SAN ANTONIO — The San Antonio community now has an in-depth look at the persistent inequities the city's Black community. In January, the San Antonio Area African American Community Fund (SAAAAC) and the San Antonio Area Foundation (SAAF) released a collaborative report titled "State of the African American Community in San Antonio and Bexar County."
The goal was to establish a baseline of the needs of the community to begin working towards solutions.
"If we want to thrive as a community, every single member of our community has to thrive," said Patricia Mejia, the Vice President of Community Engagement and Impact with SAAF.
Bobby Blount, Chair of SAAAAC said the report also underscored the importance of recognizing the interconnectedness of inequities related to building generational wealth, education, and overrepresentation in the criminal legal system.
"The interrelationship between different domains that we were looking at on the education side, health side, finance side are simply fascinating how much dependency there are between those different areas," Blount said.
The two stated that moving towards more equitable outcomes will take the work of the entire community, nonprofits, corporations, and local, state, and federal agencies.
Breakdown of what the report found, and ideas for solutions
The report studied various aspects from population, housing, education, employment and financial stability, business, health, criminal justice, and social connection. The report also highlighted community voices and shared policy recommendations to help support solutions. You can find the full report here.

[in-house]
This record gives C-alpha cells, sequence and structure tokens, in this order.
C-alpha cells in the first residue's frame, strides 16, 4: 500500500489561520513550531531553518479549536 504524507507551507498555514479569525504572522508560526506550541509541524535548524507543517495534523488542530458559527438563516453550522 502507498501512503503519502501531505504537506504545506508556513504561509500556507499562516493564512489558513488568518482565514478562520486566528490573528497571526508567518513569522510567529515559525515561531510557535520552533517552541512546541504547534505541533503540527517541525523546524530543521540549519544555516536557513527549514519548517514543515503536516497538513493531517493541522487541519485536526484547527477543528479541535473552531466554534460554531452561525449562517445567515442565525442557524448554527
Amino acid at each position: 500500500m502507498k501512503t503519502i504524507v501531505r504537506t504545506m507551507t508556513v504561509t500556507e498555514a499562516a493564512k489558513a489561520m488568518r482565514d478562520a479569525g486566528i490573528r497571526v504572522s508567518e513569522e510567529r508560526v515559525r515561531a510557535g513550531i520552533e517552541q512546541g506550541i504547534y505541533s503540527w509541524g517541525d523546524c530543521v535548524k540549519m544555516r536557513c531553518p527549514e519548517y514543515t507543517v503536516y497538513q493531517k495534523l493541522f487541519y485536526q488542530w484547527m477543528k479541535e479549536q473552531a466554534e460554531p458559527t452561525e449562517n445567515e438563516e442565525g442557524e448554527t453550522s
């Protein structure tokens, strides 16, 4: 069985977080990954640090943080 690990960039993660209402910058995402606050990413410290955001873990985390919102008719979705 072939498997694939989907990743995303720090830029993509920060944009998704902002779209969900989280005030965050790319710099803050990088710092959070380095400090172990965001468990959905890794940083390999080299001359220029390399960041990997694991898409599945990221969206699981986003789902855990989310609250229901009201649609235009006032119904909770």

7% of Bexar County residents identify as Black or African American. The report also found that Black residents are overrepresented as veterans. They make up 18.7% of vets in the San Antonio area, the highest of any race/ethnic group. The report also points to research detailing how socioeconomic status is a fundamental cause of disability, which can in turn affect access to housing, employment, education, and transportation. American Indian or Alaska Natives have the largest percent of noninstitutionalized residents with a disability of some kind. Black or African Americans have the second highest percentage at 16%.
Blount and Mejia both echoed the importance of homeownership as a path to creating generational wealth. The report found Black households are less likely to own their own homes compared to all communities of different races and ethnicities.
41% of Black households own their home, compared to 59% of all households across Bexar County. Blount and Mejia agreed that the solution could start with increasing access to financial literacy.
"It could mean how to build credit, how to establish a bank account, things that some people take for granted, if that hadn’t been something that your family did, you need some guidance on how to do that," said Mejia. "There are also housing counselors who really take people step by step...what does it look like to own a home, what are the next steps to get down payment assistance?"
Employment, and Financial Stability
The median household income for Bexar County residents is $57,157. For Black San Antonians, that average number is $48,509.
According to the report, the Black population of Bexar County, has average rates of labor force participation yet incomes lag.
The report stated that this population is "more likely to face systemic obstacles to employment. Those obstacles vary widely but can include lack of affordable and accessible full-day child care, lack of reliable transportation, education and skills that match poorly with available jobs, exclusion from personal networks that open informal doors to jobs, bias and overt discrimination, disability, and prior criminal justice system involvement."
Among some of the recommendations were:
a. work with financial institutions to ensure the products and services they are offering meet family needs and are accessible to communities.